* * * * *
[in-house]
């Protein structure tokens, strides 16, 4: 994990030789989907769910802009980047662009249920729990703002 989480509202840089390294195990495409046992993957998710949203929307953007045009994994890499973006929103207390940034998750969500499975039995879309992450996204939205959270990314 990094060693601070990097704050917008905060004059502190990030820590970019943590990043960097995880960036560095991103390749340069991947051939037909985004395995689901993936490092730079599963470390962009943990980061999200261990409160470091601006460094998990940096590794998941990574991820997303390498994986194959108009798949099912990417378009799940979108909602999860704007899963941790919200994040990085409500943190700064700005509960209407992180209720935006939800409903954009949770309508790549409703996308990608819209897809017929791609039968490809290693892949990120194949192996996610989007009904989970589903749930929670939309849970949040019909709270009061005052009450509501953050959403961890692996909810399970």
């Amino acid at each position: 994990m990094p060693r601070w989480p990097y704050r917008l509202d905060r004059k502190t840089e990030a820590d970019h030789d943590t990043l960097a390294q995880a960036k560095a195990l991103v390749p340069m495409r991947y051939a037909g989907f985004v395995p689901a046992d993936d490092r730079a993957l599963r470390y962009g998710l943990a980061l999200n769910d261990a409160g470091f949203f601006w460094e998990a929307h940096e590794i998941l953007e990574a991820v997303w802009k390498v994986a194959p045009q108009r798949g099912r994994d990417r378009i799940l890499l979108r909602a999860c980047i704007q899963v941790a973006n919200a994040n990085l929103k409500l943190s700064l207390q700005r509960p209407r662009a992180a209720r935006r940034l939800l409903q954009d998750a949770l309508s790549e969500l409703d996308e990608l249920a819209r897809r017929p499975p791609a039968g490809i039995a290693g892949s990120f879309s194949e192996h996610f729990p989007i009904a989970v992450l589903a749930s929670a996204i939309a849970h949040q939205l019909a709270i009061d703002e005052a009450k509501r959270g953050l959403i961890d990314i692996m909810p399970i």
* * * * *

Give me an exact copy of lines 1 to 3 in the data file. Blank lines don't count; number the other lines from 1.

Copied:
[in-house]
């Protein structure tokens, strides 16, 4: 994990030789989907769910802009980047662009249920729990703002 989480509202840089390294195990495409046992993957998710949203929307953007045009994994890499973006929103207390940034998750969500499975039995879309992450996204939205959270990314 990094060693601070990097704050917008905060004059502190990030820590970019943590990043960097995880960036560095991103390749340069991947051939037909985004395995689901993936490092730079599963470390962009943990980061999200261990409160470091601006460094998990940096590794998941990574991820997303390498994986194959108009798949099912990417378009799940979108909602999860704007899963941790919200994040990085409500943190700064700005509960209407992180209720935006939800409903954009949770309508790549409703996308990608819209897809017929791609039968490809290693892949990120194949192996996610989007009904989970589903749930929670939309849970949040019909709270009061005052009450509501953050959403961890692996909810399970």
């Amino acid at each position: 994990m990094p060693r601070w989480p990097y704050r917008l509202d905060r004059k502190t840089e990030a820590d970019h030789d943590t990043l960097a390294q995880a960036k560095a195990l991103v390749p340069m495409r991947y051939a037909g989907f985004v395995p689901a046992d993936d490092r730079a993957l599963r470390y962009g998710l943990a980061l999200n769910d261990a409160g470091f949203f601006w460094e998990a929307h940096e590794i998941l953007e990574a991820v997303w802009k390498v994986a194959p045009q108009r798949g099912r994994d990417r378009i799940l890499l979108r909602a999860c980047i704007q899963v941790a973006n919200a994040n990085l929103k409500l943190s700064l207390q700005r509960p209407r662009a992180a209720r935006r940034l939800l409903q954009d998750a949770l309508s790549e969500l409703d996308e990608l249920a819209r897809r017929p499975p791609a039968g490809i039995a290693g892949s990120f879309s194949e192996h996610f729990p989007i009904a989970v992450l589903a749930s929670a996204i939309a849970h949040q939205l019909a709270i009061d703002e005052a009450k509501r959270g953050l959403i961890d990314i692996m909810p399970i």